Agile practitioners have come to understand the negative effect “context-switching” has on productivity when it comes to your projects and teams. To what degree do the same ideas apply at the daily task and personal interaction level, and what can people do to avoid micro-level multi-tasking problems? Phil Gerbyshak offers some advice.
It's not news that at the heart of successful software systems (and, frankly, fulfilling software careers) is good design. Also not news is that defining what "good design" really means has been at the heart of many debates, papers, talks, books, discussions, and more for ages. To help, J.B. Rainsberger and Scott Bellware offer some advice to follow until that one true definition comes along.
Earlier Scott Ambler posted an article of how to measure productivity on agile teams by utilizing acceleration. Recently he followed up with another post where he answers some frequently asked questions related to agile productivity and acceleration. Specifically one question answers how to measure the amount of $ saved by an accelerating team.
Recently there has been an active discussion in the Scrum Development Yahoo Group about handling an "under-performing" team member. In the 130+ response thread, "Rotten apple in Scrum team", talk ranged from advice for the primary question, to talk of team morale and who manages it, to the classic debate of measuring individuals, to distinguishing whether a team is really a "team", and more.
Advice from Esther Derby, George Dinwiddie, Jo Geske, Mike Sutton and Ilja Preuss on how to make retrospectives better. The ideas include tips for the facilitator/Scrum Master and new ways to use the burndown chart.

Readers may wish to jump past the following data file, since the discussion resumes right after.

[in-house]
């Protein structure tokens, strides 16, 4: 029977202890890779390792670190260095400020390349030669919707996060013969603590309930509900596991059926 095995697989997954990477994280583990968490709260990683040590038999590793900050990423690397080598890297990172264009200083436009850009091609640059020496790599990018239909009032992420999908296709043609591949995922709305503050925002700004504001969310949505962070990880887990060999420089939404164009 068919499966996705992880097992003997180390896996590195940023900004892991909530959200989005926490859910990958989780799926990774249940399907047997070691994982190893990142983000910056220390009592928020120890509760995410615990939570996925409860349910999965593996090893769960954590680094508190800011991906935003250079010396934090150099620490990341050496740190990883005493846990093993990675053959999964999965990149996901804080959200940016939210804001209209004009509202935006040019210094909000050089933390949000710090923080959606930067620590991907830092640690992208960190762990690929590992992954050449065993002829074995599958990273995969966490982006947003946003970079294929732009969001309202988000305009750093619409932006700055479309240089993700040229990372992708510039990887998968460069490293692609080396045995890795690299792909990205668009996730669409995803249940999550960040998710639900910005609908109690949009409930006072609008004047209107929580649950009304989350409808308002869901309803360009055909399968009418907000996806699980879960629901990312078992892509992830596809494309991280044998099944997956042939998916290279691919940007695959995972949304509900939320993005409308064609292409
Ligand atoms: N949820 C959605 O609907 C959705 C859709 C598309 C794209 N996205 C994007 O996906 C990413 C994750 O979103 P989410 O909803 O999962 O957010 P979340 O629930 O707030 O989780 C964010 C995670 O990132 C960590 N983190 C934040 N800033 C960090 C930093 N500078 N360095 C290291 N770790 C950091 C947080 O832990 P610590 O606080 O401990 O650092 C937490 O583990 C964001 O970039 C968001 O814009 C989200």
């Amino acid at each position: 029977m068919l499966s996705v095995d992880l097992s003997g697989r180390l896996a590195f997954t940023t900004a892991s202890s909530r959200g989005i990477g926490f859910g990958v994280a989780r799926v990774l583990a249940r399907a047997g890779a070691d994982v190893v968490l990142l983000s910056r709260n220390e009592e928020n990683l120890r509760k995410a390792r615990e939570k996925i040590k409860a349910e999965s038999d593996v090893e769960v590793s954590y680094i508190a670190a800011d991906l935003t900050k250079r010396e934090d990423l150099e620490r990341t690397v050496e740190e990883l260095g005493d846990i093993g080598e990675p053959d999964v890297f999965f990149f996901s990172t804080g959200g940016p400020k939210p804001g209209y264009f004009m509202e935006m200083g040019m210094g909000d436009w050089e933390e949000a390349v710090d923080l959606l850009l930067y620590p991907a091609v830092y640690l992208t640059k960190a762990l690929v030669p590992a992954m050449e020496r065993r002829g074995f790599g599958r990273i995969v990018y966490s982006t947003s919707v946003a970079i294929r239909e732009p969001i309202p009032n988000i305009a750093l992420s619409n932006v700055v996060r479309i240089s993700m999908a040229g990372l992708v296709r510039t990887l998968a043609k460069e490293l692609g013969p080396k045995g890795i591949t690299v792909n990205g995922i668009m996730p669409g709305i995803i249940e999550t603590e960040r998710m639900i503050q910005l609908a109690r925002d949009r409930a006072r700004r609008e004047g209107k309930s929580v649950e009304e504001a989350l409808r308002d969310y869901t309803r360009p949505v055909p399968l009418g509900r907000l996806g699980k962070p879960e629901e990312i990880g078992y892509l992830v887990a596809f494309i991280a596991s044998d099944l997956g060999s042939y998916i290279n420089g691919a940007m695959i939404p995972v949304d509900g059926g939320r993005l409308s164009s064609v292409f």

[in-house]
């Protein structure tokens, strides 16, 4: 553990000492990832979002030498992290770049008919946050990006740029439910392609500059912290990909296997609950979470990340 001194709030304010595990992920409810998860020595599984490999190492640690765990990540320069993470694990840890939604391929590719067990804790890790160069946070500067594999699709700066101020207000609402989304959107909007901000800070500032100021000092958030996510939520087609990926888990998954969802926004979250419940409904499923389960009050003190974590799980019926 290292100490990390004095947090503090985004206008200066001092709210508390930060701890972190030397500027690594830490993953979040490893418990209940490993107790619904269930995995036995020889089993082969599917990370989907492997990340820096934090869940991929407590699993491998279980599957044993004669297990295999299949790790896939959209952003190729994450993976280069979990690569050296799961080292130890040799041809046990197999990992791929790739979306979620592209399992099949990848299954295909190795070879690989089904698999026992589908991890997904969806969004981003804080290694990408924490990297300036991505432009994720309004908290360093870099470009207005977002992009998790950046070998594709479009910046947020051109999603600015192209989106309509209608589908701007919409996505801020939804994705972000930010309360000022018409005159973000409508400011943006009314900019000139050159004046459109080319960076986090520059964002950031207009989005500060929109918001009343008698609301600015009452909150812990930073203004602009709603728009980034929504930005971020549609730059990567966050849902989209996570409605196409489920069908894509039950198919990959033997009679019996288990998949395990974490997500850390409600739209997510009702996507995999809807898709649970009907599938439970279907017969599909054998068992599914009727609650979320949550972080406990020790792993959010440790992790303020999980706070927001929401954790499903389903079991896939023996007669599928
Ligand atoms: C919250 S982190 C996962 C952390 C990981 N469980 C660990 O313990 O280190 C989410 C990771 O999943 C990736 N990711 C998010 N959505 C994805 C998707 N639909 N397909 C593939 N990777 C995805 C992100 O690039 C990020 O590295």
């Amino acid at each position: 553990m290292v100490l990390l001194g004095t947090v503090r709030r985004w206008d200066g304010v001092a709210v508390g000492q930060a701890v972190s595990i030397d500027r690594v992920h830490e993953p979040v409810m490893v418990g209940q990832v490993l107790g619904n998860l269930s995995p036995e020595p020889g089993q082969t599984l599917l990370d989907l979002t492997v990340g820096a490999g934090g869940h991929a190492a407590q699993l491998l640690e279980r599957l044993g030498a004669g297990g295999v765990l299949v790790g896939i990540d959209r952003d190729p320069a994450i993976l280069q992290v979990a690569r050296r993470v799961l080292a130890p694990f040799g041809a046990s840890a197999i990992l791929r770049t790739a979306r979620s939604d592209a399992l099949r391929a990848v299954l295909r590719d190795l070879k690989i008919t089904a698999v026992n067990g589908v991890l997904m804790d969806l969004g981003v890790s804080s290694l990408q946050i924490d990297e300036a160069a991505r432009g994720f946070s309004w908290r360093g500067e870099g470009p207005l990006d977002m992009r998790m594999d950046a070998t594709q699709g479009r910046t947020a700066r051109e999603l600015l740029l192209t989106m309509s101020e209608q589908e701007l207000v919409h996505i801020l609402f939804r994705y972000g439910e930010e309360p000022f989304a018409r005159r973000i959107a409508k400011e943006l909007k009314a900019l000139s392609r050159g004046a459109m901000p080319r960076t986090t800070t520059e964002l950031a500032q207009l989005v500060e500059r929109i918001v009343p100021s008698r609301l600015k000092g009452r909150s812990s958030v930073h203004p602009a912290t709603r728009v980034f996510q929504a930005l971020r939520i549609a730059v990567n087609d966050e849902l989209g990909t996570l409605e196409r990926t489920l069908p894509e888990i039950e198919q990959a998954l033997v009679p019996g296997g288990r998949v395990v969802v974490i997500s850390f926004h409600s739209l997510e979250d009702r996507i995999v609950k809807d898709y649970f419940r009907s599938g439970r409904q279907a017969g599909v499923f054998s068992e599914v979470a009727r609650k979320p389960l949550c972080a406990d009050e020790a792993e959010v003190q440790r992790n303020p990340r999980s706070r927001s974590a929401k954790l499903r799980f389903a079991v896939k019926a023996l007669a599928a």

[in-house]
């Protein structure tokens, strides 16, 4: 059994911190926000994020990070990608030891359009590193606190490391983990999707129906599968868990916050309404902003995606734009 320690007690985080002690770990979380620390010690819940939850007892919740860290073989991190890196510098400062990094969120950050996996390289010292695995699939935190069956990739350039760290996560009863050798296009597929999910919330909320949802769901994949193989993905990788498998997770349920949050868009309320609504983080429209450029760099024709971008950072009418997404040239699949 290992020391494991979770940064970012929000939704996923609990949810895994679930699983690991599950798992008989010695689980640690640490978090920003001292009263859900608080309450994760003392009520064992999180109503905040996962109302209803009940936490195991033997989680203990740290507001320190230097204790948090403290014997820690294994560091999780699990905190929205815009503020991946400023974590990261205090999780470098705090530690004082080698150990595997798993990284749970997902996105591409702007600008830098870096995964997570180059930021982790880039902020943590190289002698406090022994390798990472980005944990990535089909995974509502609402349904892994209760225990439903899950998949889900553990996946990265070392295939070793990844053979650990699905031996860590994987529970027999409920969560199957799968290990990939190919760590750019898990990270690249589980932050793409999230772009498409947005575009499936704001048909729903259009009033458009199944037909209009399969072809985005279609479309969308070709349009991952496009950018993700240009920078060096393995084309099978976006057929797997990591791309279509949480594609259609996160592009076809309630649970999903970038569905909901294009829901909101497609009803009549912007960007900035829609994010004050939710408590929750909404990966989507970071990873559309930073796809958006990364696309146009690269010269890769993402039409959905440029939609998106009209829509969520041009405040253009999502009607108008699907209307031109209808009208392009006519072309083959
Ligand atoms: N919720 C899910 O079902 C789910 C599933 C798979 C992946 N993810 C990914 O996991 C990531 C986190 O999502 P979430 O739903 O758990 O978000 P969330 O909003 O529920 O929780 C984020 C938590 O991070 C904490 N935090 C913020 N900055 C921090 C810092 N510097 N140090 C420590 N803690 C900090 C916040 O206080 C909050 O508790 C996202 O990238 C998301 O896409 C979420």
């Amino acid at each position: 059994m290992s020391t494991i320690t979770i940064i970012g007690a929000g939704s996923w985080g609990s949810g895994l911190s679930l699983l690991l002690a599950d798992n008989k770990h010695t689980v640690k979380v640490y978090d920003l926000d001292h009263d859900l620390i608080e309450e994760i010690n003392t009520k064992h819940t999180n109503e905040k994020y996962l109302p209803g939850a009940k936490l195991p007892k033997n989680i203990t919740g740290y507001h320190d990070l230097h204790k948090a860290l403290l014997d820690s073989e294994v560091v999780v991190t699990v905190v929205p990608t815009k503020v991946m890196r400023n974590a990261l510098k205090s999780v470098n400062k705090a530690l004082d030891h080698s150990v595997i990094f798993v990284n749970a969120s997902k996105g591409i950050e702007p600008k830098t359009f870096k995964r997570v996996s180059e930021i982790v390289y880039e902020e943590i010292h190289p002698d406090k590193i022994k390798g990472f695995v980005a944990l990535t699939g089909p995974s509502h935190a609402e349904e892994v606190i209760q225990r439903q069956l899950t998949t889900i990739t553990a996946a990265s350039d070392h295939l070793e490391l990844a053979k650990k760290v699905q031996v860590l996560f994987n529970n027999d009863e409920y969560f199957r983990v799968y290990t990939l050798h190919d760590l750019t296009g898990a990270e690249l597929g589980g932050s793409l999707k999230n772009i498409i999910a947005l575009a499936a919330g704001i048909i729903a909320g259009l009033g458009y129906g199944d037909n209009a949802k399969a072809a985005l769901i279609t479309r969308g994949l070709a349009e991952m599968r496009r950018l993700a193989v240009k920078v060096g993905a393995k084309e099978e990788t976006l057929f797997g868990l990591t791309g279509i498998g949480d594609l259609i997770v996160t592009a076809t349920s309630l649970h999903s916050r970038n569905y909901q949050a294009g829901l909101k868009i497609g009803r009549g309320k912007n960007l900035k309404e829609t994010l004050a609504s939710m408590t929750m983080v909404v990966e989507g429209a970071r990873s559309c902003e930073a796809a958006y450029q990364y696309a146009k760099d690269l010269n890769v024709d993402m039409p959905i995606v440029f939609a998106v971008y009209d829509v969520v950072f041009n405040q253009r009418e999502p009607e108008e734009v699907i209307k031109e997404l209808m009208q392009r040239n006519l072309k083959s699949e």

Programming languages that offer more power and flexibility have been lately gaining momentum. Johnatan Tang highlights, however, the flexibility vs. productivity tradeoff in terms of program structure. Whereas multi-dispatch languages provide more flexibility in arranging code, traditional object orientation makes organizing programs easier.
Getting the right infrastructure set up is instrumental for the success of Agile software teams. Teams now have the option of deploying a fresh infrastructure using Buildix or using an online workspace provided by Assembla to kick start their project in no time.
In this presentation filmed during Agile 2008, Michael Mah analyzes the development process in 5 companies: 2 Agile (one of them BMC) and 3 classic. He measures the development progress and effectiveness and compares the results with industry averages. He also presents the factors which contributed to the success of BMC's Agile adoption.
In the field of software development, managers need measurable metrics to appreciate the performance of their programmers. Shahar Yair and Steve McConnell discuss common techniques focusing on source lines of code and function points. They highlight the limitations of these approaches and seek to define some principles that could guide the analysis of programmers’ performance.
Scrum talks about having minimum disruptions during the sprint. However, in the real world, if the system is already in production, within each sprint there is a strong possibility of getting production support issues. The post tries to uncover some ways to take care of these interruptions with Scrum.
Mike Hill, well-known XP contributor, came forth to make a few interesting assertions about the misunderstanding often surrounding how a TDD "unit test" differs from the "unit test" of traditional lore, and how he uses the term 'microtesting' to clear the air for new TDD'ers.
InfoQ recently had the opportunity to ask 8aweek co-founders Dave Fowler and Zachary Garbow some questions about how they connect with users, prioritize work, and get things done.
On April 15th Thoughtworks will release Mingle 2.0, nine months after the initial release of Mingle. InfoQ got some time with product manager Adam Monago to talk through the new functionality provided by Mingle 2.0.
Even the very greenest of agile teams clearly recognize the word 'Retrospective'. But, alas, it is often overlooked that a retrospective may be a wasted effort if not used to initiate an actual improvement that the team follows through on. Jim Shore gives advice on how to make the most of your retrospective and reminds us of the activity's ultimate place in the agile heartbeat.
Ron Jeffries has started writing a series of fictional stories based on his observation of real teams. The first story (Kate Oneal: Productivity) focuses on the character Kate O'Neal (CTO) and one of her teams "Rimshot". In this episode Ron explores achieving and measuring Productivity improvements without formal metrics.